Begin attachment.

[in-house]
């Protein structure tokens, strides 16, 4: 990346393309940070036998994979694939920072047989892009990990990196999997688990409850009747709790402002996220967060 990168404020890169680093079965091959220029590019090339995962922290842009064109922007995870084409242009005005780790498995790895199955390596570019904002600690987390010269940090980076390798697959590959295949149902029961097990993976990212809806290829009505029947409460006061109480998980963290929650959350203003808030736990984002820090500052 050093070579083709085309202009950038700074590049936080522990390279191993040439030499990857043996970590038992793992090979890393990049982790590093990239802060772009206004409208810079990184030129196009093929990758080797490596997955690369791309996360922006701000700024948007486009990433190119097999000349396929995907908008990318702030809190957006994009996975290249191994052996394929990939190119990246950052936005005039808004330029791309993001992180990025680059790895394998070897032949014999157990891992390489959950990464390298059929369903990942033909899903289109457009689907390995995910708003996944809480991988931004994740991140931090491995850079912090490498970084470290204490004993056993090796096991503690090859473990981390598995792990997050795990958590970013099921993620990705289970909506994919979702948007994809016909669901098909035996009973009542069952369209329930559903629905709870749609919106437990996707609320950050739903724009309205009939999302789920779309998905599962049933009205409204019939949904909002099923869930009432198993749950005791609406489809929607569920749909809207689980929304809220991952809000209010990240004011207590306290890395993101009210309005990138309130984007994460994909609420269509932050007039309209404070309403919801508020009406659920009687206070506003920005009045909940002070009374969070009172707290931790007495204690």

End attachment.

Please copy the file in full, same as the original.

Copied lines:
[in-house]
């Protein structure tokens, strides 16, 4: 990346393309940070036998994979694939920072047989892009990990990196999997688990409850009747709790402002996220967060 990168404020890169680093079965091959220029590019090339995962922290842009064109922007995870084409242009005005780790498995790895199955390596570019904002600690987390010269940090980076390798697959590959295949149902029961097990993976990212809806290829009505029947409460006061109480998980963290929650959350203003808030736990984002820090500052 050093070579083709085309202009950038700074590049936080522990390279191993040439030499990857043996970590038992793992090979890393990049982790590093990239802060772009206004409208810079990184030129196009093929990758080797490596997955690369791309996360922006701000700024948007486009990433190119097999000349396929995907908008990318702030809190957006994009996975290249191994052996394929990939190119990246950052936005005039808004330029791309993001992180990025680059790895394998070897032949014999157990891992390489959950990464390298059929369903990942033909899903289109457009689907390995995910708003996944809480991988931004994740991140931090491995850079912090490498970084470290204490004993056993090796096991503690090859473990981390598995792990997050795990958590970013099921993620990705289970909506994919979702948007994809016909669901098909035996009973009542069952369209329930559903629905709870749609919106437990996707609320950050739903724009309205009939999302789920779309998905599962049933009205409204019939949904909002099923869930009432198993749950005791609406489809929607569920749909809207689980929304809220991952809000209010990240004011207590306290890395993101009210309005990138309130984007994460994909609420269509932050007039309209404070309403919801508020009406659920009687206070506003920005009045909940002070009374969070009172707290931790007495204690």